To later upgrade acme.sh to latest you can do

# sh acme.sh –upgrade


In order to renew a concrete existing letsencrypt certificiate

# sh acme.sh –renew domainname.com


To renew all certificates using acme.sh script

# ./acme.sh –renew-all

 

3. Generate Apache or NGINX Free SSL / TLS Certificate with certbot tool

Now lets generate a certificate for a domain running on Apache Webserver with a Website WebRoot directory /home/phpdev/public/www

 

root@webserver:/ # certbot –apache –webroot -w /home/phpdev/public/www/ -d your-domain-name.com -d your-domain-name.com

root@webserver:/ # certbot certonly –webroot -w /home/phpdev/public/www/ -d your-domain-name.com -d other-domain-name.com


As you see all the domains for which you will need to generate are passed on with -d option.

Once certificates are properly generated you can test it in a browser and once you're sure they work as expected usually you can sleep safe for the next 3 months ( 90 days) which is the default for TSL / SSL Letsencrypt certificates the reason behind of course is security.

 

4. Enable freshly generated letsencrypt SSL certificate in Nginx VirtualHost config

Go to your nginx VirtualHost configuration (i.e. /etc/nginx/sites-enabled/phpmyadmin.adzone.pro ) and inside chunk of config add after location { … } – 443 TCP Port SSL listener (as in shown in bolded configuration)
 

server {

….
   location ~ \.php$ {
      include /etc/nginx/fastcgi_params;
##      fastcgi_pass 127.0.0.1:9000;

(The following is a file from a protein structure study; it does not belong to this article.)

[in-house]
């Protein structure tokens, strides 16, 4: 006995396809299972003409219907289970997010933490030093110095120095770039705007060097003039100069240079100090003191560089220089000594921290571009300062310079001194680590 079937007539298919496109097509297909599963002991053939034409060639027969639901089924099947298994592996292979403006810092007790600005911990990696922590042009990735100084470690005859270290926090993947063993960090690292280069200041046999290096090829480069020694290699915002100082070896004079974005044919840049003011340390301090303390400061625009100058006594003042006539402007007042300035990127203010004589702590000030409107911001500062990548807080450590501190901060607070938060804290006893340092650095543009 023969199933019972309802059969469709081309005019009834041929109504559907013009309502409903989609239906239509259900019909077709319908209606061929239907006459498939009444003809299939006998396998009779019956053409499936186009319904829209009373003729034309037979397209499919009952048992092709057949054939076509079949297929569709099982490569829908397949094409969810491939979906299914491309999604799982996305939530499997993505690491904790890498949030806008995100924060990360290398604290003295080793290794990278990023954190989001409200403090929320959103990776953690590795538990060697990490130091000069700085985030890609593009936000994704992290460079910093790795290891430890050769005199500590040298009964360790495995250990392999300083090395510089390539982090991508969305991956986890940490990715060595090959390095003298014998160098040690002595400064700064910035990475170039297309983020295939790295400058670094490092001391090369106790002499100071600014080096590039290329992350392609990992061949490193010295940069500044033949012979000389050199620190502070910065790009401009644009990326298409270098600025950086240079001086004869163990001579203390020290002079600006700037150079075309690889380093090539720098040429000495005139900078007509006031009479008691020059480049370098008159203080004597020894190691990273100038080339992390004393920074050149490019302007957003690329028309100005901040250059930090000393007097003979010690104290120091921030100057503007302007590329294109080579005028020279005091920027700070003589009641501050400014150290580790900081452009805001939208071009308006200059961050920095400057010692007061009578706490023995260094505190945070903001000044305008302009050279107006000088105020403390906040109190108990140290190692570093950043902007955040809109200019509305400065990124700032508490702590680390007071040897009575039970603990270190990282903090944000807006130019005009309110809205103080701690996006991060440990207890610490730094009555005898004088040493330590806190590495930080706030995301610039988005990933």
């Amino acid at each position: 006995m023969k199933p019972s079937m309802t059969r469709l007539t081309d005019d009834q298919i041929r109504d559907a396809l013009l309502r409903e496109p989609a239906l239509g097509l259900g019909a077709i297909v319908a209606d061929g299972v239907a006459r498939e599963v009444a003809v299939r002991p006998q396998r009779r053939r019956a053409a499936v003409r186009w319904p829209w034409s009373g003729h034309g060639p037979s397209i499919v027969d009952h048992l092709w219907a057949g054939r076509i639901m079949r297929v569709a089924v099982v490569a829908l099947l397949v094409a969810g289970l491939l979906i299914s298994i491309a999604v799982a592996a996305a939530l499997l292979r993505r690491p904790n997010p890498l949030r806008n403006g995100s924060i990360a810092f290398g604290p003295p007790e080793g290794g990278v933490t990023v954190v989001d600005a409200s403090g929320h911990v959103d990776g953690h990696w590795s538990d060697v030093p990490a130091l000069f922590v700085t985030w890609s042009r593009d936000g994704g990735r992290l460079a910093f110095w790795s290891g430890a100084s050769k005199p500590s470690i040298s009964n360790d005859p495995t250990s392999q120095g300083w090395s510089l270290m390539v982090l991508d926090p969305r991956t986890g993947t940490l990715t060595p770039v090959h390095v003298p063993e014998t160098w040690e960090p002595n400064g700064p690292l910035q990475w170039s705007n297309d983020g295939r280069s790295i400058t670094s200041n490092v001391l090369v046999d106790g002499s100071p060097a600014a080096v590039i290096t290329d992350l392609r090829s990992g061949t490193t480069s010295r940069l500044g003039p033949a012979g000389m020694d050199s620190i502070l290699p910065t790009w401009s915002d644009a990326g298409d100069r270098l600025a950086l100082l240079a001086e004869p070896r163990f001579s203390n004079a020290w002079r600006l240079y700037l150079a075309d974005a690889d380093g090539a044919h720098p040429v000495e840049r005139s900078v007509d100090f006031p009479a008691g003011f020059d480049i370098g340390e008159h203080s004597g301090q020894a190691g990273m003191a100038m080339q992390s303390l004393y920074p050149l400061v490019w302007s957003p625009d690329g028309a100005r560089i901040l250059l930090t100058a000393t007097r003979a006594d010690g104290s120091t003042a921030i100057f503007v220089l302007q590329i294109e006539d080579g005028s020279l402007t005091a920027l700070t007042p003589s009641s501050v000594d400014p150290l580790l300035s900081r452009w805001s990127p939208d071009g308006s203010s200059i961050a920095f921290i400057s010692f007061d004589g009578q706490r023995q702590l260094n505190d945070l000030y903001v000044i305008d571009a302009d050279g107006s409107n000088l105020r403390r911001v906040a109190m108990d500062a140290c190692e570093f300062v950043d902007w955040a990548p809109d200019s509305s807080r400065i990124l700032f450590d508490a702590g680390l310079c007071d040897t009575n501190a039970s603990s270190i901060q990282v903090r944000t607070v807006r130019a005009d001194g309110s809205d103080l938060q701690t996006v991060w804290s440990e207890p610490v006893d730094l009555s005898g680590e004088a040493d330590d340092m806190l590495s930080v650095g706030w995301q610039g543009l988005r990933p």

fastcgi_pass unix:/run/php/php7.3-fpm.sock;
      fastcgi_index index.php;
      fastcgi_param SCRIPT_FILENAME /usr/share/phpmyadmin$fastcgi_script_name;
   }
 

 

 

    listen 443 ssl; # managed by Certbot
    ssl_certificate /etc/letsencrypt/live/phpmyadmin.adzone.pro/fullchain.pem; # managed by Certbot
    ssl_certificate_key /etc/letsencrypt/live/phpmyadmin.adzone.pro/privkey.pem; # managed by Certbot
    include /etc/letsencrypt/options-ssl-nginx.conf; # managed by Certbot
    ssl_dhparam /etc/letsencrypt/ssl-dhparams.pem; # managed by Certbot

 

5. Enable new generated letsencrypt SSL certificate in Apache VirtualHost


In /etc/apache2/{sites-available,sites-enabled}/your-domain.com-ssl.conf you should have as a minimum a configuration setup like below:
 

 

NameVirtualHost *:443 <VirtualHost 123.123.123.12:443>
    ServerAdmin hipo@domain.com
    ServerName www.pc-freak.net
    ServerAlias www.your-domain.com wwww.your-domain.com your-domain.com
 
    HostnameLookups off
    DocumentRoot /var/www
    DirectoryIndex index.html index.htm index.php index.html.var

 

 

CheckSpelling on
SSLEngine on

    <Directory />
        Options FollowSymLinks
        AllowOverride All
        ##Order allow,deny
        ##allow from all
        Require all granted
    </Directory>
    <Directory /var/www>
        Options Indexes FollowSymLinks MultiViews
        AllowOverride All
##      Order allow,deny
##      allow from all
Require all granted
    </Directory>

Include /etc/letsencrypt/options-ssl-apache.conf
SSLCertificateFile /etc/letsencrypt/live/your-domain.com/fullchain.pem
SSLCertificateKeyFile /etc/letsencrypt/live/your-domain.com/privkey.pem
</VirtualHost>